Terrorist organizations look much different than Maoist and Leninist revolutionary groups. There is a division between political and military arms, but not much of one. Often, the leaders of cells and the overall organization manage both political and military action; their subordinates are the ones who have more specialized responsibilities.
Political action is often far more limited, requiring a much smaller effort. Like Leninists, terrorists are eager to use mass communications to transmit revolutionary messages. They share, with the Leninists, the need to recruit new members, craft a revolutionary doctrine, police the orthodoxy of their own members, and gather intelligence on the enemy. Unlike Leninists, terrorists emphasize military action—which, again, follows far different lines than Maoist and Leninist strategies. Terrorists use violence—bombings, kidnappings, assassinations—to generate terror within a broad population. To achieve this goal, terrorists need only a small number of operations, each carried out by a small number of operatives. (Compare the 19 hijackers who executed the 9/11 attacks to the 10,000 or more members of the FARC guerrilla movement in Colombia.) Therefore, terrorist organizations are much smaller than Maoist or Leninist groups.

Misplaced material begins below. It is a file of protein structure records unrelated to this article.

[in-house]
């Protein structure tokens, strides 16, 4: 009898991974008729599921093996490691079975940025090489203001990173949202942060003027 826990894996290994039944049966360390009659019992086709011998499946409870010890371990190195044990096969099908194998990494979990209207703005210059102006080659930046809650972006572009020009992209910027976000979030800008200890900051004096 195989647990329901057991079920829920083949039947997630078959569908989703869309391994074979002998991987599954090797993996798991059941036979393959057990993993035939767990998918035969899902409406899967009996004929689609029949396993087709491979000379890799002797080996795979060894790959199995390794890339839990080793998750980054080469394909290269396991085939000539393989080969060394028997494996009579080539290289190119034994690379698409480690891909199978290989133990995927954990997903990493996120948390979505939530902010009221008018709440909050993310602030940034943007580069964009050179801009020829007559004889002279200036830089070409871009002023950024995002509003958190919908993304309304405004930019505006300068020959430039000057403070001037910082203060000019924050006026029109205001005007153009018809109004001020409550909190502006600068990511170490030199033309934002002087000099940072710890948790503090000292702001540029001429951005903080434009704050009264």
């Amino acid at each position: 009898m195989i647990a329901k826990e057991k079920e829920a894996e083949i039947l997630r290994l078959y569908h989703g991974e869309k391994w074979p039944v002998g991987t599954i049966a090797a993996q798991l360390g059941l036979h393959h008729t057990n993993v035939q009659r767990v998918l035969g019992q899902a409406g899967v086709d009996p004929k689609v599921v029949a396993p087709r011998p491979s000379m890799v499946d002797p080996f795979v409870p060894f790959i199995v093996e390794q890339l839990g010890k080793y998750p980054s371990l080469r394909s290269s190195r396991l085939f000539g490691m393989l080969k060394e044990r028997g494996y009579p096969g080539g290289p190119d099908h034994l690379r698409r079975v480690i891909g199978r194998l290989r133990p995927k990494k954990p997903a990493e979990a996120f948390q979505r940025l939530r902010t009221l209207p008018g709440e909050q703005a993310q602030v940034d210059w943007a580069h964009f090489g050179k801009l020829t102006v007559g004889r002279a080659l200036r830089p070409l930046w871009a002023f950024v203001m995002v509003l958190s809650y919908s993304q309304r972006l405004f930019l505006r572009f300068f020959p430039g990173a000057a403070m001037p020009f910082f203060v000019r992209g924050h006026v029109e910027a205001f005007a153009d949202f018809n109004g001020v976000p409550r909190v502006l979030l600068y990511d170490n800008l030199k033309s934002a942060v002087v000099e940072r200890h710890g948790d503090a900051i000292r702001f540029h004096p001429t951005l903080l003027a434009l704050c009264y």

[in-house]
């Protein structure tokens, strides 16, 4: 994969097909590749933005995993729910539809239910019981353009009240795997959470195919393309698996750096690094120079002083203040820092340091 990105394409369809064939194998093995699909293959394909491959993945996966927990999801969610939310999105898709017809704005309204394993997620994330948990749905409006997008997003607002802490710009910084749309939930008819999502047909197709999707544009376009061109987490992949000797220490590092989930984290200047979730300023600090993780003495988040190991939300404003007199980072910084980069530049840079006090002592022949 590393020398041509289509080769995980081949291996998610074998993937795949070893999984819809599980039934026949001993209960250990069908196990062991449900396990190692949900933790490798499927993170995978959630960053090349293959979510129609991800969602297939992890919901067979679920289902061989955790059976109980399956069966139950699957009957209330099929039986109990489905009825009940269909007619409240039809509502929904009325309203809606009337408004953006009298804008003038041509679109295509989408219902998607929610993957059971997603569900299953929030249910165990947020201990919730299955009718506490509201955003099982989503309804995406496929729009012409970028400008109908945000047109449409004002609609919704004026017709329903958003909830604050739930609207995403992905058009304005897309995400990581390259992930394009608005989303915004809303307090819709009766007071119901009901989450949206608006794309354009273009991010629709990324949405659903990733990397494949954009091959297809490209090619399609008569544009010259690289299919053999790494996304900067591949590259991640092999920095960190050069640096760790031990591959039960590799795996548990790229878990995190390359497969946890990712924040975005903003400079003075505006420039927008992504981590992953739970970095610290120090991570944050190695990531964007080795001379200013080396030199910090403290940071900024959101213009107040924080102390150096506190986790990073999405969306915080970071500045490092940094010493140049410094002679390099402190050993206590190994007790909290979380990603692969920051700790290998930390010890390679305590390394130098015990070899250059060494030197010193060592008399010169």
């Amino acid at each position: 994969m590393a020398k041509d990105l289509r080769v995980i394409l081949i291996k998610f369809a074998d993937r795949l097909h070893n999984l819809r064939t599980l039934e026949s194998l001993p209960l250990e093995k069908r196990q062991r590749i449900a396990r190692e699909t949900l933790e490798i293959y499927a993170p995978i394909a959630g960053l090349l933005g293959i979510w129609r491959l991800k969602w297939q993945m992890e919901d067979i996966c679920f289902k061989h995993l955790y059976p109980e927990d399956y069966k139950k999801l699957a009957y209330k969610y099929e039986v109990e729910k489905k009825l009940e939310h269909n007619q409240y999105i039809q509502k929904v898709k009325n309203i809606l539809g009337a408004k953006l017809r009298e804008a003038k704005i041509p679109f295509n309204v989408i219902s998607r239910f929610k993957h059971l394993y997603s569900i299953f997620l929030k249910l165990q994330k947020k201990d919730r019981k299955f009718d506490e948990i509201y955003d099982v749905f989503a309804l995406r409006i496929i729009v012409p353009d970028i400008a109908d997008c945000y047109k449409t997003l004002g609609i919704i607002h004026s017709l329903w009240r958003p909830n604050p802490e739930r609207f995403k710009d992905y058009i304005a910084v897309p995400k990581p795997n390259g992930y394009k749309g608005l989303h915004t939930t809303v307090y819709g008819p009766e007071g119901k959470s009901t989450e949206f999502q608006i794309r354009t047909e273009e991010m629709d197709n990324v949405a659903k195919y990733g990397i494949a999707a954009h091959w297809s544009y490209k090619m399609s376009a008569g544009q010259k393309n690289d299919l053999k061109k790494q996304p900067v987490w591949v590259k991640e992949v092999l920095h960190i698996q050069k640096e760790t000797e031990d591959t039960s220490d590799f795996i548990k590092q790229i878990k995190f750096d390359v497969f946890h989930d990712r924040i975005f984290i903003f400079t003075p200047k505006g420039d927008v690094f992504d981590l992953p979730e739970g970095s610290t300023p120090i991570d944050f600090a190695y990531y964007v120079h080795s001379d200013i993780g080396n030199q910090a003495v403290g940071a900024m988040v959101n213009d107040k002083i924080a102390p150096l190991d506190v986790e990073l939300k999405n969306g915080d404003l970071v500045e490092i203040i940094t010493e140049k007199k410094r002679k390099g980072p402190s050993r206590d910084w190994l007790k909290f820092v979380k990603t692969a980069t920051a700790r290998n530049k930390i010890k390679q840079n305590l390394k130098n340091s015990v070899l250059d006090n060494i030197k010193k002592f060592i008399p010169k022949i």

Secrecy also keeps terrorist organizations small. Terrorists therefore operate in networks or cells, each focused on a particular region or type of target. For example, a cell may operate in one city, and perhaps even just one district or neighborhood. Branches of an international terrorist network like Al Qaeda might focus on particular countries, such as Egypt or the United States, or particular types of operations, such as attacks on airliners. Every cell or branch is constantly evading the police, since every one of its actions (acquiring explosives, recruiting suicide bombers, planning an attack) is illegal.
Terrorist groups, therefore, are structured more like organized crime families than other revolutionary organizations. Small, secretive, and disciplined, terrorists and Mafiosi alike use violence to generate fear. They recruit and train specialized operatives, but the mullah or capo at the top of the organization controls all activities, as do the leaders of each cell or branch. A terrorist leader may look forward to a day when an enemy regime collapses, just as a mafia don may anticipate a day when the police are so corrupt or ineffective that he can operate in total freedom. Meanwhile, daily operations have less ambitious goals: the maintenance of the small, secretive, and violent organization itself, and the continued generation of terror.